Safe Place

           "SAFE PLACE" 



The City of Valparaiso decided to join the national Safe Place program and bring it to our City. Our Department has been designated to become a Safe Place.

That being said we need to be trained.
Safe Place is a national youth outreach program that educates thousands of young people every year about the dangers of running away or trying to resolve difficult, threatening situations on their own. This easily-replicated initiative involves the whole community to provide safe havens and resources for youth in crisis.

Safe Place creates a network of Safe Place locations — schools, fire stations, libraries, grocery and convenience stores, public transit, YMCAs and other appropriate public buildings – that display the yellow and black diamond-shaped Safe Place sign. These locations extend the doors of the youth service agency or emergency shelter throughout the community. Youth can easily access immediate help wherever they are.
After our training Valparaiso Fire Department stations will be registered nationally as a Safe Place.   

Safe Place Website

 FAQ's of the Safe Place program
(section 1)

What is Safe Place?

Safe Place is a community program where youth agencies, local businesses and local government partner to create a network of places where youth in crisis can get immediate help. The Safe Place community assures a 24/7 option is available for young people.

How can I recognize a Safe Place?
Safe Place sites are identified by the bright yellow and black diamond-shaped “Safe Place” signs or decals.

What types of locations are Safe Place sites?
Fire stations, libraries, fast food restaurants, YMCAs, Boys and Girls Clubs, buses (mobile Safe Places), convenience stores, and other businesses all serve as Safe Place sites in different communities. Look for the sign!

Who should use Safe Place?
Any youth under age 18 can get help at a Safe Place site.  If you are having problems at home, suffering from abuse or neglect, lost or in some dangerous situation, with a drunk or unsafe driver, or just need to talk about a problem, go to the nearest Safe Place site.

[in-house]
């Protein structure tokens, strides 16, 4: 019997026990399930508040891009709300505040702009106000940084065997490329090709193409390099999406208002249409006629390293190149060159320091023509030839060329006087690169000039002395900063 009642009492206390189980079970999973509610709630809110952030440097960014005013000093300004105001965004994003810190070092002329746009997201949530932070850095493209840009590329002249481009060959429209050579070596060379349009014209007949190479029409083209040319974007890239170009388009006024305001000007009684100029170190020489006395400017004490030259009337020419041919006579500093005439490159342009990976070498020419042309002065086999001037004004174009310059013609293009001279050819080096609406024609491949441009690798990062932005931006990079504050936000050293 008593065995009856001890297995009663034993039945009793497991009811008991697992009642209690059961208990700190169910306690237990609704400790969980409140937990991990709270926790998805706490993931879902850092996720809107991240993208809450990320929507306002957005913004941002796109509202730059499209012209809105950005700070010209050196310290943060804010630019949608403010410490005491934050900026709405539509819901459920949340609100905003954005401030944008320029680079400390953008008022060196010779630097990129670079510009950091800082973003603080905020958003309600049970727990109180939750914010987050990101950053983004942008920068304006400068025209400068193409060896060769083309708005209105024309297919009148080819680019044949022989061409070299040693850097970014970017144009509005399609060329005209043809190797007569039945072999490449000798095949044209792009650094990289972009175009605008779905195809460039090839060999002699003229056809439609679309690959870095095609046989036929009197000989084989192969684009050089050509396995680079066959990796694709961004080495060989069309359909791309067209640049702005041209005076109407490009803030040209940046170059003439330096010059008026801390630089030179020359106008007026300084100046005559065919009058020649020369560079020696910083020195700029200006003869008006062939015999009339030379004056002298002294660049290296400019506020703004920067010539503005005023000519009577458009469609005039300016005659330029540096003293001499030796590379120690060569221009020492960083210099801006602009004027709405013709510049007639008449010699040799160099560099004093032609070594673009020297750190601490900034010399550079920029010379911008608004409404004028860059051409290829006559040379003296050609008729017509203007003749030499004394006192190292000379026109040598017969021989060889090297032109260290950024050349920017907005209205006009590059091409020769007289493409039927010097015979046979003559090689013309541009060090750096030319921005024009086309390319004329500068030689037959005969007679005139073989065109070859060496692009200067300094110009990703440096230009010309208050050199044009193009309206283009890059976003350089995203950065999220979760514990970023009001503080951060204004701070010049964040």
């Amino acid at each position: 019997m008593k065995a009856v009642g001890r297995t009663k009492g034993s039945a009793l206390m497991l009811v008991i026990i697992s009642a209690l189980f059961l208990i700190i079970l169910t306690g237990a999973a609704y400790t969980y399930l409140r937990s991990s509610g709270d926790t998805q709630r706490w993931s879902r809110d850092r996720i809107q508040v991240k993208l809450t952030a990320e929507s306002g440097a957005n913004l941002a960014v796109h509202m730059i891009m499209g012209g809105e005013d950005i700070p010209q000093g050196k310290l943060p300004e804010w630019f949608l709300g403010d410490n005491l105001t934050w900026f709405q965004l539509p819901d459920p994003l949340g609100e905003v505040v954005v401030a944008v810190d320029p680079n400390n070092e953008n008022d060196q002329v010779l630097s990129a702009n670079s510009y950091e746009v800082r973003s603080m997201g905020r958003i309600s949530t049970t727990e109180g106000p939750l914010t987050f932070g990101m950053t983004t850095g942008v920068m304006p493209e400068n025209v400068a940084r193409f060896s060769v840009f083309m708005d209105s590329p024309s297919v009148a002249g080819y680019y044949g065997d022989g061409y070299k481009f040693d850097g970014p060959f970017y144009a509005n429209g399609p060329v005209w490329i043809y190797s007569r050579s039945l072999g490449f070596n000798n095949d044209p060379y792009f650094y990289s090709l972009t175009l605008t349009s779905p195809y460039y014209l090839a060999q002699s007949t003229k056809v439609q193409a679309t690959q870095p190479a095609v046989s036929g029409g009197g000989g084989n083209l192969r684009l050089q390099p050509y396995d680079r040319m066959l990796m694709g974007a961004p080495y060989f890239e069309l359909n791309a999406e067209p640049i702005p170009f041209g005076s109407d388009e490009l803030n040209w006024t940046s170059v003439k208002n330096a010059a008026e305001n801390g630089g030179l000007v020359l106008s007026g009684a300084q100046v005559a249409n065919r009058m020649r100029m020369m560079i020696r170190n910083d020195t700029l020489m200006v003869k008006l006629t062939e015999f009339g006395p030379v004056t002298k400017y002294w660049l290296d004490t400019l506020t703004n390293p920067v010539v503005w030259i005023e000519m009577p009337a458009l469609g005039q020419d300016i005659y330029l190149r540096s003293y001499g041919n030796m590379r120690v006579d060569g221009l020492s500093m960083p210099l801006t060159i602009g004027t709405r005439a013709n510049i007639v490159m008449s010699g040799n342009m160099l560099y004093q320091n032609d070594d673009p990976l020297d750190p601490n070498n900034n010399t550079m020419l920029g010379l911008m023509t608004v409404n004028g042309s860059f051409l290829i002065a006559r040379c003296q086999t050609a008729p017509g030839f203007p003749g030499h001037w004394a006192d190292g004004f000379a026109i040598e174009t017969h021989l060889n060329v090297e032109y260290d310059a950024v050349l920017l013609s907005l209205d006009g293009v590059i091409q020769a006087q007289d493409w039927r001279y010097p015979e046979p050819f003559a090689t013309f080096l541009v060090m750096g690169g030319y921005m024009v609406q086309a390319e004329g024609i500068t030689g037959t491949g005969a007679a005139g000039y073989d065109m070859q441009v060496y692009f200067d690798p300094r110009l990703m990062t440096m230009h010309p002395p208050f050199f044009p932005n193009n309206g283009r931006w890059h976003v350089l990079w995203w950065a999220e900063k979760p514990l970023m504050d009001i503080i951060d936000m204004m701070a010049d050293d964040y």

What if I go to a Safe Place site that isn’t open?
Most Safe Place sites have a Safe Place decal that says, “If Closed Call” and provides a local number to contact.  If the decal is not there, you can look for another Safe Place site that is open or call the local community crisis line.  You can also TXT 4 HELP.

What is TXT 4 HELP?
TXT 4 HELP is a nationwide service offered by Safe Place to help teens connect to the closest location where they can get immediate help and safety.
Here is how it works:
If you’re in a crisis, text the word SAFE, along with your current location (address/city/state), to the number 69866.
We’ll text you back an address of the nearest Safe Place site and contact number for the local youth shelter.  In cities that don’t have a Safe Place program, you will receive the name and number of the nearest youth shelter. If there is no local shelter or safe place, please call the
National Runaway Switchboard Hotline Number (1-800-RUNAWAY).
This text service is available nationwide.

What happens when I go to a Safe Place site?
Just tell an employee, “I need a Safe Place.” The employee will find a safe and comfortable spot where you can wait while he or she contacts the local Safe Place agency. A Safe Place volunteer or agency will arrive to talk with you.